Delays in bringing a highway vessel back to service could prevent communities in southeast Alaska from without ferries for several weeks after New Year’s Eve. The Matanuska was due to resume service in late December, but state officials now say they don’t know when it will be ready.
The Matanuska was initially due to start sailing later this month after coming out of her regular overhaul. Now, local ferry booking offices are advising travelers that their crossings have been canceled. And the AMHS ticketing website does not list any crossings to Lynn’s Upper Canal for all of January and most of February, while its other main vessel, the LeConte, is undergoing overhaul.
Alaska Marine Highway System spokesman Sam Dapcevich told KHNS in an email that additional steel work must be done on the Matanuska before it can be returned to service. But he didn’t say when it would be done.
Meanwhile, ticket agents have phoned passengers to reschedule their trips. Liz Lavoie had booked a new vehicle to ship to Skagway from Bellingham on December 22. But on Friday morning, she got a call from a reservation agent.
“She said, well, I’m sorry to, you know, give you bad news, but the Matanuska was held up longer in the shipyard.” And so the 22nd crossing for which you had a reservation is now canceled. But we’re just going to move you around January 8, which is the next available navigation. And it only goes as far as Haines, but you’ll get a refund of $ 14, ”Lavoie said.
Meanwhile, in Haines, Matt Jillson says he had booked a vacation trip down south. He planned to take the ferry from Haines to Auke Bay and take off from Juneau the same day. But about three weeks ago, he got a call from the Haines ferry terminal telling him his trip had to be rescheduled.
“Since taking our dogs on board in Juneau, seaplanes were not a very good option. So we decided to take the LaConte, which means we’ll have to get off two days before our flight, pay for two hotel nights, and all of the meals and extras you get when you need to spend time in Juneau. , Jillson said.
Jillson seems lucky to be able to travel at all this winter. Other residents of the Upper Lynn Canal, such as Skagway’s Melinda Munson, found out Thursday that trips on the Matanuska had been canceled for January. It was around this time that she planned to take the ferry to Juneau for visits to her children’s dentist and doctor. But without a ferry, she will have to cancel these meetings.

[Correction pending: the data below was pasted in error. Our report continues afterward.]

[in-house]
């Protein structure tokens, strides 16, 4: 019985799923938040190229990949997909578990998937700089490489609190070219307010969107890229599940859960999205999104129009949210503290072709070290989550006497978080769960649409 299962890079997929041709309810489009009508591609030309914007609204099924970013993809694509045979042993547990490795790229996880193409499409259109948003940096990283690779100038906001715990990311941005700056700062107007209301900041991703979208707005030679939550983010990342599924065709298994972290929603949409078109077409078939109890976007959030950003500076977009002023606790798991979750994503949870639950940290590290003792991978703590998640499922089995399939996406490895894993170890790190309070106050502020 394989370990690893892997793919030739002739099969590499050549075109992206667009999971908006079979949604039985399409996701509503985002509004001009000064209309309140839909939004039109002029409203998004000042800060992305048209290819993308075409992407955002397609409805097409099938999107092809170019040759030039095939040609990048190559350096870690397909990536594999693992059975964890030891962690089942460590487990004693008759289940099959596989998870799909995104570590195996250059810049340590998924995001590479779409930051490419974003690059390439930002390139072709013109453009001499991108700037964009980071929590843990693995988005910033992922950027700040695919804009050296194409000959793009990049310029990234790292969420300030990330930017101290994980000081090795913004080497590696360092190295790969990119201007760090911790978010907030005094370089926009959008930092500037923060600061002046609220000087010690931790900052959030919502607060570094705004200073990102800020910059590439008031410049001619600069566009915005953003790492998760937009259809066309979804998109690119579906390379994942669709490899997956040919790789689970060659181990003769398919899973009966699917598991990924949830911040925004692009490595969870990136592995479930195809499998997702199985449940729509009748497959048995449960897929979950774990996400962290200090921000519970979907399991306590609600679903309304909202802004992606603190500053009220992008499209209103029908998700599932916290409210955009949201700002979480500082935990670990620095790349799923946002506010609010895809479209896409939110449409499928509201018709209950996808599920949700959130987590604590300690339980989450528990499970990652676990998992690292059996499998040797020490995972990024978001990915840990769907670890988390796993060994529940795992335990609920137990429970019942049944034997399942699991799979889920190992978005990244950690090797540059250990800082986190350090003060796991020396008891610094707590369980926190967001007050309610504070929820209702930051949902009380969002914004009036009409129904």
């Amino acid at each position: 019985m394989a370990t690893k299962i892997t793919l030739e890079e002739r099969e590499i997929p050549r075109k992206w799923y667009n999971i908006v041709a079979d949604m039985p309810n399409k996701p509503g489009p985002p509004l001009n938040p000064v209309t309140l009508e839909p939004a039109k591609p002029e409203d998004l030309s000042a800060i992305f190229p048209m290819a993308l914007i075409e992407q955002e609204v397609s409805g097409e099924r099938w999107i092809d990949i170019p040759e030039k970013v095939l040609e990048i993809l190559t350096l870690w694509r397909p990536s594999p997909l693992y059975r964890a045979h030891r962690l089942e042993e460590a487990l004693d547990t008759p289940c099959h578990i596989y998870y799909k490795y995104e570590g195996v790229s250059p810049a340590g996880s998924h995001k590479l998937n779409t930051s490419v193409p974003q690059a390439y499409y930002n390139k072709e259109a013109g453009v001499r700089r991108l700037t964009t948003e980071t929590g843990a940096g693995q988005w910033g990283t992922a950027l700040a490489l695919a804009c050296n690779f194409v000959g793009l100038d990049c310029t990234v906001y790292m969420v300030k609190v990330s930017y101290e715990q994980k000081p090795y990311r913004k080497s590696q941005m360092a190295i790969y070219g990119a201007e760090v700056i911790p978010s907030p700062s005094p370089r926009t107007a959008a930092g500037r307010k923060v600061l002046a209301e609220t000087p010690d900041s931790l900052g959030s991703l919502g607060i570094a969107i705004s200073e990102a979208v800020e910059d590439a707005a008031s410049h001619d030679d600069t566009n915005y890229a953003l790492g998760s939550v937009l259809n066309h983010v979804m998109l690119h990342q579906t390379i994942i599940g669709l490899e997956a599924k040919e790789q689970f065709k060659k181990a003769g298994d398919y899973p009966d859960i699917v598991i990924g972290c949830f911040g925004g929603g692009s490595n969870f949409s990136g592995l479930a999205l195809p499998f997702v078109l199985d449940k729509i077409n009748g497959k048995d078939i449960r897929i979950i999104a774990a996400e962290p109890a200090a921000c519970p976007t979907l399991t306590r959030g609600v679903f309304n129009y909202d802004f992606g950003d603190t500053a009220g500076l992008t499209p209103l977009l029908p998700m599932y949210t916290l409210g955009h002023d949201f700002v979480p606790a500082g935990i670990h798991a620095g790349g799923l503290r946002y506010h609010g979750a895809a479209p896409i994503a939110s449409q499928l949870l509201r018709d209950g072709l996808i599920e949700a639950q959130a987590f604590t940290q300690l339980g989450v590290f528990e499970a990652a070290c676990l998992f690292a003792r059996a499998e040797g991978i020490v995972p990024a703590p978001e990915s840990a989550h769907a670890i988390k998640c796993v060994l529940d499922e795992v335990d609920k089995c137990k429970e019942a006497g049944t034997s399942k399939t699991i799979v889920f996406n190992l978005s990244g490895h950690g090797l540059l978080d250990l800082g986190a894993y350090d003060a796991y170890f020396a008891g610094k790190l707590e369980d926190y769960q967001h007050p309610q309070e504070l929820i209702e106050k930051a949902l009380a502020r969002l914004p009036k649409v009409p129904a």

“I have a kid who can’t get on a small plane because he’s autistic, and he rocks back and forth. It is therefore a matter of safety for him and for everyone on the plane. And we were going to make doctor’s appointments. And so that won’t happen either, ”Munson said.
As of Friday afternoon, there was still no official word from the state Department of Transportation regarding the cancellations. Questions to Governor Dunleavy’s office asking why there is no backup in place for Lynn’s Upper Channel went unanswered on Friday afternoon.
Skagway Mayor Andrew Cremata said he had been in contact with his counterpart in Haines to see if the boroughs could work together to charter private vessels, especially for traveling high school sports teams. But he says communities in Lynn’s Upper Canal have already been set ablaze. Last year Skagway chartered a private catamaran with the understanding that the state would help pay, but they haven’t received anything yet.
“So, you know, we’re in a situation where we literally find ourselves sticking the bill for something that has been promised to us to be reimbursed by the state,” Cremata said.
Meanwhile, the Tazlina, one of the newer ships on the Alaska Sea Route built to service the Upper Lynn Canal, remains moored in Juneau. CoastAlaska reported earlier this week that the Alaska Marine Highway announced it will not activate the $ 60 million ferry for a short-term replacement.
So, for now, confusion is the only answer offered by the Alaska Sea Route system, giving Upper Lynn Canal residents more anxiety about vacation travel plans.